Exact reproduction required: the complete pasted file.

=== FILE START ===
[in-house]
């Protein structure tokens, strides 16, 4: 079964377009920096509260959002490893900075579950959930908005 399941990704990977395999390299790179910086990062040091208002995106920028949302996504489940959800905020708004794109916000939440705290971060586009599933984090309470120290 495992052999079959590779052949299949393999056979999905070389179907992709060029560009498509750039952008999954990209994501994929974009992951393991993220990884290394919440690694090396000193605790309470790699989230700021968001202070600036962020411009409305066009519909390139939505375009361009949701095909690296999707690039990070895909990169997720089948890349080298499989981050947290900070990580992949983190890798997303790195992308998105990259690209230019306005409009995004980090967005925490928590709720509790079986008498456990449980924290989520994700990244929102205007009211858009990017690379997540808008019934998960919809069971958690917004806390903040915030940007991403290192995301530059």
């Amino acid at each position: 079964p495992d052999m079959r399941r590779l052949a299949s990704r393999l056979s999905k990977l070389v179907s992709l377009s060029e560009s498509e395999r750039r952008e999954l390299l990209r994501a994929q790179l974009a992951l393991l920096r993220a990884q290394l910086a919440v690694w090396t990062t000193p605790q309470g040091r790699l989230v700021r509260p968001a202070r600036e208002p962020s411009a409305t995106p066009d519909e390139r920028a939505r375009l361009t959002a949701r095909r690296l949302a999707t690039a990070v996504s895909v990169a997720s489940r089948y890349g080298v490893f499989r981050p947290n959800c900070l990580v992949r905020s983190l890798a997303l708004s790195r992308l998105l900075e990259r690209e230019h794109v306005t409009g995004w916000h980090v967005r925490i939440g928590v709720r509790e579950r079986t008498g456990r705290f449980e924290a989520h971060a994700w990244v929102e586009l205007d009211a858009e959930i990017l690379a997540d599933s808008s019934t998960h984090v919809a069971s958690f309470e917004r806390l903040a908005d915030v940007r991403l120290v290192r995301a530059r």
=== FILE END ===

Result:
[in-house]
């Protein structure tokens, strides 16, 4: 079964377009920096509260959002490893900075579950959930908005 399941990704990977395999390299790179910086990062040091208002995106920028949302996504489940959800905020708004794109916000939440705290971060586009599933984090309470120290 495992052999079959590779052949299949393999056979999905070389179907992709060029560009498509750039952008999954990209994501994929974009992951393991993220990884290394919440690694090396000193605790309470790699989230700021968001202070600036962020411009409305066009519909390139939505375009361009949701095909690296999707690039990070895909990169997720089948890349080298499989981050947290900070990580992949983190890798997303790195992308998105990259690209230019306005409009995004980090967005925490928590709720509790079986008498456990449980924290989520994700990244929102205007009211858009990017690379997540808008019934998960919809069971958690917004806390903040915030940007991403290192995301530059």
């Amino acid at each position: 079964p495992d052999m079959r399941r590779l052949a299949s990704r393999l056979s999905k990977l070389v179907s992709l377009s060029e560009s498509e395999r750039r952008e999954l390299l990209r994501a994929q790179l974009a992951l393991l920096r993220a990884q290394l910086a919440v690694w090396t990062t000193p605790q309470g040091r790699l989230v700021r509260p968001a202070r600036e208002p962020s411009a409305t995106p066009d519909e390139r920028a939505r375009l361009t959002a949701r095909r690296l949302a999707t690039a990070v996504s895909v990169a997720s489940r089948y890349g080298v490893f499989r981050p947290n959800c900070l990580v992949r905020s983190l890798a997303l708004s790195r992308l998105l900075e990259r690209e230019h794109v306005t409009g995004w916000h980090v967005r925490i939440g928590v709720r509790e579950r079986t008498g456990r705290f449980e924290a989520h971060a994700w990244v929102e586009l205007d009211a858009e959930i990017l690379a997540d599933s808008s019934t998960h984090v919809a069971s958690f309470e917004r806390l903040a908005d915030v940007r991403l120290v290192r995301a530059r």